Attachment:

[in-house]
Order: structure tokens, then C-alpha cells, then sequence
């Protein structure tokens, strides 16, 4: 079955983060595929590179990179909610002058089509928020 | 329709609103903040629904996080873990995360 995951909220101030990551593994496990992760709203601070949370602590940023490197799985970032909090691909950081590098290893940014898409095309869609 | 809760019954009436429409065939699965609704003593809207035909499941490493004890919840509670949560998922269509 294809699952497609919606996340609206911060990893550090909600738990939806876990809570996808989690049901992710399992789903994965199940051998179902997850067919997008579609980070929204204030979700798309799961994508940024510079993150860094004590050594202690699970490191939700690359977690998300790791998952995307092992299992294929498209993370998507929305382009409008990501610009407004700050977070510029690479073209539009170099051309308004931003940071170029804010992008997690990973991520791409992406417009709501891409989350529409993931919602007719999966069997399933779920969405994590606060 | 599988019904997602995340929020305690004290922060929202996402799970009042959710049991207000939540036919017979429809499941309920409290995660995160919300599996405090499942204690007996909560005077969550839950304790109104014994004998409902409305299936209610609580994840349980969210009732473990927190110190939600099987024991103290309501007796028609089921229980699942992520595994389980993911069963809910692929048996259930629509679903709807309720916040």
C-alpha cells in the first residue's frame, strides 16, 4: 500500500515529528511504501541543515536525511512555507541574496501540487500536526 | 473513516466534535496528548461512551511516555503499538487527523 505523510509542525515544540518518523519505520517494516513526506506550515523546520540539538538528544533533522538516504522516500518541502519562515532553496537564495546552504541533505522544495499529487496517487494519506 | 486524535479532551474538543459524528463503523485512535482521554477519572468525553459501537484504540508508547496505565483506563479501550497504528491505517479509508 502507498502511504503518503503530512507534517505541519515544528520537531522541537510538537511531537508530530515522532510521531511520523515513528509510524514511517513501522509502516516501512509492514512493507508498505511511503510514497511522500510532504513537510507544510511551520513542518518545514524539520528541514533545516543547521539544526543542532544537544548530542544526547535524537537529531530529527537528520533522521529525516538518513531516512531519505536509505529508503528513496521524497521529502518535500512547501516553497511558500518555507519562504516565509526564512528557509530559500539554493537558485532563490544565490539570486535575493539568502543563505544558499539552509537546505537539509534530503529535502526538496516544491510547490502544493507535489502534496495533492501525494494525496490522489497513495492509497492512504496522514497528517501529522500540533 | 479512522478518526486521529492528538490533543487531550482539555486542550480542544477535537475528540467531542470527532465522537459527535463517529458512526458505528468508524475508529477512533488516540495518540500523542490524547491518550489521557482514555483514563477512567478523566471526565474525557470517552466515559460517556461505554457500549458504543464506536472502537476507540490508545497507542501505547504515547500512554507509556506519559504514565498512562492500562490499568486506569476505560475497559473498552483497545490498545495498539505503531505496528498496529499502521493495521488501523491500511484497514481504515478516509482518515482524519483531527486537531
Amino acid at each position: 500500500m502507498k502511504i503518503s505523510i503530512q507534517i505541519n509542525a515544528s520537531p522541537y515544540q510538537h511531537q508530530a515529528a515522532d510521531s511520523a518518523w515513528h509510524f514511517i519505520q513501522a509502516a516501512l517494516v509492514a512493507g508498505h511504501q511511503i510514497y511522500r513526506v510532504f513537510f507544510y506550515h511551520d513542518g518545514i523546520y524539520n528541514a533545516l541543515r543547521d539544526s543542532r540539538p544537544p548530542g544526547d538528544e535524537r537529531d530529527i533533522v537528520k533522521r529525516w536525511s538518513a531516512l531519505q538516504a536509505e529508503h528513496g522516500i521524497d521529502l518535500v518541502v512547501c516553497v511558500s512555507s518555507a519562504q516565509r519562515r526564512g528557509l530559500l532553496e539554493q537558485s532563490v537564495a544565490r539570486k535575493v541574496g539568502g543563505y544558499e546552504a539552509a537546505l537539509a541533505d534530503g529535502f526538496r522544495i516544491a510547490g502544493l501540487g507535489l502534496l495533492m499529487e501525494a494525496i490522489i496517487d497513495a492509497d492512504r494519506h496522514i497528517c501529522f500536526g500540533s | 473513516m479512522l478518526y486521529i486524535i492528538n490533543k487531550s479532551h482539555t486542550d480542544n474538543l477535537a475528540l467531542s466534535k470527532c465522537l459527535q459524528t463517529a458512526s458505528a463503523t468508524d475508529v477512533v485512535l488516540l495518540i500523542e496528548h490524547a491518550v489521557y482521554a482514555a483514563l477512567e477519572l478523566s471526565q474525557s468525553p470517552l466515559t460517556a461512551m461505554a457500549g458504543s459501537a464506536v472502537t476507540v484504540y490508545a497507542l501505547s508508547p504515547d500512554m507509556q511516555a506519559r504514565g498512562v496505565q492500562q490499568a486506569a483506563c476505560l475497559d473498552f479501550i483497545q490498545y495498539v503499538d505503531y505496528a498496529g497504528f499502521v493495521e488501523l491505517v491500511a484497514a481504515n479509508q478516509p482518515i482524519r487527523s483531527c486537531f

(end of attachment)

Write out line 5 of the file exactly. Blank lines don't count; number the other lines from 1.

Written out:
Amino acid at each position: 500500500m502507498k502511504i503518503s505523510i503530512q507534517i505541519n509542525a515544528s520537531p522541537y515544540q510538537h511531537q508530530a515529528a515522532d510521531s511520523a518518523w515513528h509510524f514511517i519505520q513501522a509502516a516501512l517494516v509492514a512493507g508498505h511504501q511511503i510514497y511522500r513526506v510532504f513537510f507544510y506550515h511551520d513542518g518545514i523546520y524539520n528541514a533545516l541543515r543547521d539544526s543542532r540539538p544537544p548530542g544526547d538528544e535524537r537529531d530529527i533533522v537528520k533522521r529525516w536525511s538518513a531516512l531519505q538516504a536509505e529508503h528513496g522516500i521524497d521529502l518535500v518541502v512547501c516553497v511558500s512555507s518555507a519562504q516565509r519562515r526564512g528557509l530559500l532553496e539554493q537558485s532563490v537564495a544565490r539570486k535575493v541574496g539568502g543563505y544558499e546552504a539552509a537546505l537539509a541533505d534530503g529535502f526538496r522544495i516544491a510547490g502544493l501540487g507535489l502534496l495533492m499529487e501525494a494525496i490522489i496517487d497513495a492509497d492512504r494519506h496522514i497528517c501529522f500536526g500540533s | 473513516m479512522l478518526y486521529i486524535i492528538n490533543k487531550s479532551h482539555t486542550d480542544n474538543l477535537a475528540l467531542s466534535k470527532c465522537l459527535q459524528t463517529a458512526s458505528a463503523t468508524d475508529v477512533v485512535l488516540l495518540i500523542e496528548h490524547a491518550v489521557y482521554a482514555a483514563l477512567e477519572l478523566s471526565q474525557s468525553p470517552l466515559t460517556a461512551m461505554a457500549g458504543s459501537a464506536v472502537t476507540v484504540y490508545a497507542l501505547s508508547p504515547d500512554m507509556q511516555a506519559r504514565g498512562v496505565q492500562q490499568a486506569a483506563c476505560l475497559d473498552f479501550i483497545q490498545y495498539v503499538d505503531y505496528a498496529g497504528f499502521v493495521e488501523l491505517v491500511a484497514a481504515n479509508q478516509p482518515i482524519r487527523s483531527c486537531f